The latest “leading” national health care reform proposal is a bill Sen. Baucus (already being panned by the left for getting rid of the “public option” and replacing it with nonprofit “co-ops”, and by unions for taxing health care benefits).
Cato’s Michael Tanner looks at the good, the bad, and the ugly in this health care proposal.
—The Baucus plan contains a heavily punitive individual mandate, a requirement that every American purchase a government-designed minimum insurance package. Failure to comply would result in a fine that could run as high as $3,800 for a family of four. Moreover, the mandate may not apply just to those without insurance today. While the summary says that those with “grandfathered” plans would not have to change their current plan to satisfy the mandate, it is vague about what qualifies as “grandfathered.” The summary also says that employer-provided plans would have to be changed within five years to comply with new insurance regulations, and that “grandfathered” plans would not be eligible for any subsidies. It is unclear, therefore, whether people will be able to keep their current plans.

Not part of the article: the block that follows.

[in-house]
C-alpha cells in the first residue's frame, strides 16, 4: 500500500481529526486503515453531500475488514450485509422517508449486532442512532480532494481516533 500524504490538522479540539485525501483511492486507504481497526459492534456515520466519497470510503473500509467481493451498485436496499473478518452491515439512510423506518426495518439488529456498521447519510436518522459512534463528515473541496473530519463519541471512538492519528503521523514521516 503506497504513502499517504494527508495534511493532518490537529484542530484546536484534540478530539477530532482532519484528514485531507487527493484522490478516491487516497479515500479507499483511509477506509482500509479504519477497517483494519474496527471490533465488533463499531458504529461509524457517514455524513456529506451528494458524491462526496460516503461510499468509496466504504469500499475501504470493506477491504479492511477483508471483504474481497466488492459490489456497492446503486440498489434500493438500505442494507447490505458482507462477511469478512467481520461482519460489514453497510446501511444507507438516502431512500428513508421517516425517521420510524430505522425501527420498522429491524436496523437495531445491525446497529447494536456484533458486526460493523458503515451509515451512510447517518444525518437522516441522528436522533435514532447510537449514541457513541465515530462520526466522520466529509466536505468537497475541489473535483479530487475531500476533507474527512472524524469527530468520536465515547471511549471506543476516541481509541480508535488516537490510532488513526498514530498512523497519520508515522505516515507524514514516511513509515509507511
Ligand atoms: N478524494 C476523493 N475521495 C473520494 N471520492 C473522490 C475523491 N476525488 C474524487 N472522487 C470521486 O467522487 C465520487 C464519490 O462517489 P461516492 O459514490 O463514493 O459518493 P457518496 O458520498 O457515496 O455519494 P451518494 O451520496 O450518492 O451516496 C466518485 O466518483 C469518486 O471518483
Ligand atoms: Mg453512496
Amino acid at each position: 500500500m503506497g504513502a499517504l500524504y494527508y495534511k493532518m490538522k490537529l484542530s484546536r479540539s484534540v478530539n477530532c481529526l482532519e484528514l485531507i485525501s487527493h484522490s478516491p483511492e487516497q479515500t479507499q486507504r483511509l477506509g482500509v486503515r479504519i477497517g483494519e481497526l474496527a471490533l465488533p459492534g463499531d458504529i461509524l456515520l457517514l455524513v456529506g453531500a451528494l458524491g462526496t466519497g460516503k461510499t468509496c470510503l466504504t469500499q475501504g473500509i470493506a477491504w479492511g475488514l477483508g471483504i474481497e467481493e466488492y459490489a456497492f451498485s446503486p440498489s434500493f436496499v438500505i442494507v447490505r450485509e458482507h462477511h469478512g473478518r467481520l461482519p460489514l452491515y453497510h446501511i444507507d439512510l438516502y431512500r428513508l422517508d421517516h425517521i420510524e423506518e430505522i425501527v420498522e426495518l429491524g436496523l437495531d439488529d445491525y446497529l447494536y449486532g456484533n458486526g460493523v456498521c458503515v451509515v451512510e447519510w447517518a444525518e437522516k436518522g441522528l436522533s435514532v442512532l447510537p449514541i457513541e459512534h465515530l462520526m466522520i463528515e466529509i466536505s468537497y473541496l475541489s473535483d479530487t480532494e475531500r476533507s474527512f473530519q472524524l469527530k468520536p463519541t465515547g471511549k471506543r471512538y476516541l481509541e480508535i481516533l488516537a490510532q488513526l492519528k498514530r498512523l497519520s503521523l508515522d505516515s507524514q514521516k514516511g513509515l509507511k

— The Baucus plan imposes a 35 percent excise tax on health insurance plans that offer benefits in excess of $8,000. Insurers would almost certainly pass this tax on to consumers in the form of higher premiums. Roughly half of Americans, mostly middle-class, would be effected. There are also “fees” on prescription drug companies, medical device manufacturers, and clinical laboratories. This is simply a way of hiding taxes, and will result in higher health care costs that will be passed on to consumers.
The Heritage Foundation also reviews the Baucus health care plan, finding seven fatal flaws:
A public plan disguised as a co-op, individual and employer mandates, massive federal regulation over insurance and benefits, and massive Medicaid expansion—the Baucus bill has them all. These are the same features plaguing the other bills in Congress and that Americans have routinely dismissed for months.